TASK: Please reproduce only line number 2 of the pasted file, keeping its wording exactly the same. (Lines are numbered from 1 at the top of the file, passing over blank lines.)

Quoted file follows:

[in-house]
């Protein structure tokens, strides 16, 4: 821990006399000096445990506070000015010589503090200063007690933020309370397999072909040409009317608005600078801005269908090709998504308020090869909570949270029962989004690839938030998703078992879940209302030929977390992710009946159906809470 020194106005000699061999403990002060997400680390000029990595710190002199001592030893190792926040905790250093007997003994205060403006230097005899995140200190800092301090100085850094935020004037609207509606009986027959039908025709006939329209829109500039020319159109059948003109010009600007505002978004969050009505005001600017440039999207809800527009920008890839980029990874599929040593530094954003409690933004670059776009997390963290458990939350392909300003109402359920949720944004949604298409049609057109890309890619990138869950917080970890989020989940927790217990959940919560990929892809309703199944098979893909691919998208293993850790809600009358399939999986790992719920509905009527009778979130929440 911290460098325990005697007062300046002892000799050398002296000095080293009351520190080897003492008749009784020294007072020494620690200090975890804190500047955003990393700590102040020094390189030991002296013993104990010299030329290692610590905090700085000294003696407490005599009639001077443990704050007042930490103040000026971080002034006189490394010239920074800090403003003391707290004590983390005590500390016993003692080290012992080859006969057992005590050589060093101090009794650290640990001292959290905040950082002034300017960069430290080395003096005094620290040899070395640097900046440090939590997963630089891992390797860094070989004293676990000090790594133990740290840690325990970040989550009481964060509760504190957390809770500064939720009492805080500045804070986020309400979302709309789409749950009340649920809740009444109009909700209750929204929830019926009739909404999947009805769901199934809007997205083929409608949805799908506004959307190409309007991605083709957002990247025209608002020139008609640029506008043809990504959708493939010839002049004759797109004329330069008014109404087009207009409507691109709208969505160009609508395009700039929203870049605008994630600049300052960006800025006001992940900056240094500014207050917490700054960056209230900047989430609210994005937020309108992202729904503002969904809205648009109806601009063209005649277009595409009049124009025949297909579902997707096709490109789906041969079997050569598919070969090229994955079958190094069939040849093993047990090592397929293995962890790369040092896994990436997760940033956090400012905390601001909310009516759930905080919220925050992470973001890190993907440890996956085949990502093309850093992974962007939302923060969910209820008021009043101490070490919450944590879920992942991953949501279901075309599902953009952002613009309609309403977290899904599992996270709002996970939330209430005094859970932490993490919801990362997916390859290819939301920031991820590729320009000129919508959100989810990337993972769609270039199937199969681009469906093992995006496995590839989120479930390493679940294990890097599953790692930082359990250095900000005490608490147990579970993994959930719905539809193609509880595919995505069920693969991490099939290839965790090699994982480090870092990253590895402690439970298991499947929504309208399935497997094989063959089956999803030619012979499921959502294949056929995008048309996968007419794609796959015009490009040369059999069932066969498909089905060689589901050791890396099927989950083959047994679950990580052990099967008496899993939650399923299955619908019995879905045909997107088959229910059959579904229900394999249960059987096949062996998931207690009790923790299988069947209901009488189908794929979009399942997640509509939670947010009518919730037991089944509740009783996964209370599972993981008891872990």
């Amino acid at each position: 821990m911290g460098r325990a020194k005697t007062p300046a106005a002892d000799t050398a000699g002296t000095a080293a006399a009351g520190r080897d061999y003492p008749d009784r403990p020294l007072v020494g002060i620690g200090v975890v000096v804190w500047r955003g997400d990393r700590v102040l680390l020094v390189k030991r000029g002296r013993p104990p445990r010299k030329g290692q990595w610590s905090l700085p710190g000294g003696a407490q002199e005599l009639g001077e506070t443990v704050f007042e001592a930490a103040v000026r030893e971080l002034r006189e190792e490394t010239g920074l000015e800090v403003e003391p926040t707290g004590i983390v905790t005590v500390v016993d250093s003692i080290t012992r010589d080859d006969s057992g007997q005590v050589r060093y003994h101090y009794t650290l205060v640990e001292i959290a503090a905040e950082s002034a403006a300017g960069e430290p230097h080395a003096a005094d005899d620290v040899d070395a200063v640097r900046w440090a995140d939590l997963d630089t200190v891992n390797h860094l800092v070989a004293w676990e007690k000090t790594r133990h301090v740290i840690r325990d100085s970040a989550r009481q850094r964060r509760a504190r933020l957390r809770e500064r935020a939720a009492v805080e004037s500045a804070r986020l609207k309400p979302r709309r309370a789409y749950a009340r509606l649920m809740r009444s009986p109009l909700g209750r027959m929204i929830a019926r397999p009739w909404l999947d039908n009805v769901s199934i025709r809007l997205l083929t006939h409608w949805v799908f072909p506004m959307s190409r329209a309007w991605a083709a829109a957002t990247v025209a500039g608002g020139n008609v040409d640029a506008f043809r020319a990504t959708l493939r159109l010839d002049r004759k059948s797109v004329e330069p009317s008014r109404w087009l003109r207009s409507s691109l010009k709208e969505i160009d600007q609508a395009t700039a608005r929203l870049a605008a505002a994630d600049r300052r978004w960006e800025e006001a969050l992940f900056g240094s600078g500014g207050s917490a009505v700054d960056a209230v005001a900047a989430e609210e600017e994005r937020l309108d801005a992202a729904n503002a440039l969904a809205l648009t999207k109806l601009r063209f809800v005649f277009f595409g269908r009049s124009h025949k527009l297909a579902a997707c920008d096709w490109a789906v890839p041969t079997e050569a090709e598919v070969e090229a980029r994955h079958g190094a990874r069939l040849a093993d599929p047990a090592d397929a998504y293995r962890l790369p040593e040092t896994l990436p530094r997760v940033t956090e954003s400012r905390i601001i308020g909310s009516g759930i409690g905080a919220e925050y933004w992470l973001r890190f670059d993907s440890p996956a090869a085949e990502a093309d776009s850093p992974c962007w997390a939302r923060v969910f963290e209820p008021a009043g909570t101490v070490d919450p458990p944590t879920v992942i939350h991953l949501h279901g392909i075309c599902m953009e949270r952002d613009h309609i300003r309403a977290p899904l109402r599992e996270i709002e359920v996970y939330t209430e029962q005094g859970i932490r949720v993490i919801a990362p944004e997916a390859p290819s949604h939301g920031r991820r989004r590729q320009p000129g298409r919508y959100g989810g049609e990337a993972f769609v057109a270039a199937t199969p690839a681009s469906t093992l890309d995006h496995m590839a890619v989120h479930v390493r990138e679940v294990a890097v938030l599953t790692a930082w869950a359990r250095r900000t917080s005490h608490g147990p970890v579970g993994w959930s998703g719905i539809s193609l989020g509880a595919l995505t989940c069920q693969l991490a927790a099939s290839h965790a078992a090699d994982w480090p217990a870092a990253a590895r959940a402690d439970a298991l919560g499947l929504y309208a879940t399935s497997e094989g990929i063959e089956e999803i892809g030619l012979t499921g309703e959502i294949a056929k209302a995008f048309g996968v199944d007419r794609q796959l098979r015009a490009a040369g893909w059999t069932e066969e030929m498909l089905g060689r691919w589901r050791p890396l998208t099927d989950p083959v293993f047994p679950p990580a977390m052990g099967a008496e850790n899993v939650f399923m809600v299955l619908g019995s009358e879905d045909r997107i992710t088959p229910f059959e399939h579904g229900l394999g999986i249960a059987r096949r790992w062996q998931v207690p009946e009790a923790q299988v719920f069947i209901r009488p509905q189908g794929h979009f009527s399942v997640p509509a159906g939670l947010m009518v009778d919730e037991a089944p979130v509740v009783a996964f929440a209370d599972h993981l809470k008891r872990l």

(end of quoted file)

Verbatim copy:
């Protein structure tokens, strides 16, 4: 821990006399000096445990506070000015010589503090200063007690933020309370397999072909040409009317608005600078801005269908090709998504308020090869909570949270029962989004690839938030998703078992879940209302030929977390992710009946159906809470 020194106005000699061999403990002060997400680390000029990595710190002199001592030893190792926040905790250093007997003994205060403006230097005899995140200190800092301090100085850094935020004037609207509606009986027959039908025709006939329209829109500039020319159109059948003109010009600007505002978004969050009505005001600017440039999207809800527009920008890839980029990874599929040593530094954003409690933004670059776009997390963290458990939350392909300003109402359920949720944004949604298409049609057109890309890619990138869950917080970890989020989940927790217990959940919560990929892809309703199944098979893909691919998208293993850790809600009358399939999986790992719920509905009527009778979130929440 911290460098325990005697007062300046002892000799050398002296000095080293009351520190080897003492008749009784020294007072020494620690200090975890804190500047955003990393700590102040020094390189030991002296013993104990010299030329290692610590905090700085000294003696407490005599009639001077443990704050007042930490103040000026971080002034006189490394010239920074800090403003003391707290004590983390005590500390016993003692080290012992080859006969057992005590050589060093101090009794650290640990001292959290905040950082002034300017960069430290080395003096005094620290040899070395640097900046440090939590997963630089891992390797860094070989004293676990000090790594133990740290840690325990970040989550009481964060509760504190957390809770500064939720009492805080500045804070986020309400979302709309789409749950009340649920809740009444109009909700209750929204929830019926009739909404999947009805769901199934809007997205083929409608949805799908506004959307190409309007991605083709957002990247025209608002020139008609640029506008043809990504959708493939010839002049004759797109004329330069008014109404087009207009409507691109709208969505160009609508395009700039929203870049605008994630600049300052960006800025006001992940900056240094500014207050917490700054960056209230900047989430609210994005937020309108992202729904503002969904809205648009109806601009063209005649277009595409009049124009025949297909579902997707096709490109789906041969079997050569598919070969090229994955079958190094069939040849093993047990090592397929293995962890790369040092896994990436997760940033956090400012905390601001909310009516759930905080919220925050992470973001890190993907440890996956085949990502093309850093992974962007939302923060969910209820008021009043101490070490919450944590879920992942991953949501279901075309599902953009952002613009309609309403977290899904599992996270709002996970939330209430005094859970932490993490919801990362997916390859290819939301920031991820590729320009000129919508959100989810990337993972769609270039199937199969681009469906093992995006496995590839989120479930390493679940294990890097599953790692930082359990250095900000005490608490147990579970993994959930719905539809193609509880595919995505069920693969991490099939290839965790090699994982480090870092990253590895402690439970298991499947929504309208399935497997094989063959089956999803030619012979499921959502294949056929995008048309996968007419794609796959015009490009040369059999069932066969498909089905060689589901050791890396099927989950083959047994679950990580052990099967008496899993939650399923299955619908019995879905045909997107088959229910059959579904229900394999249960059987096949062996998931207690009790923790299988069947209901009488189908794929979009399942997640509509939670947010009518919730037991089944509740009783996964209370599972993981008891872990």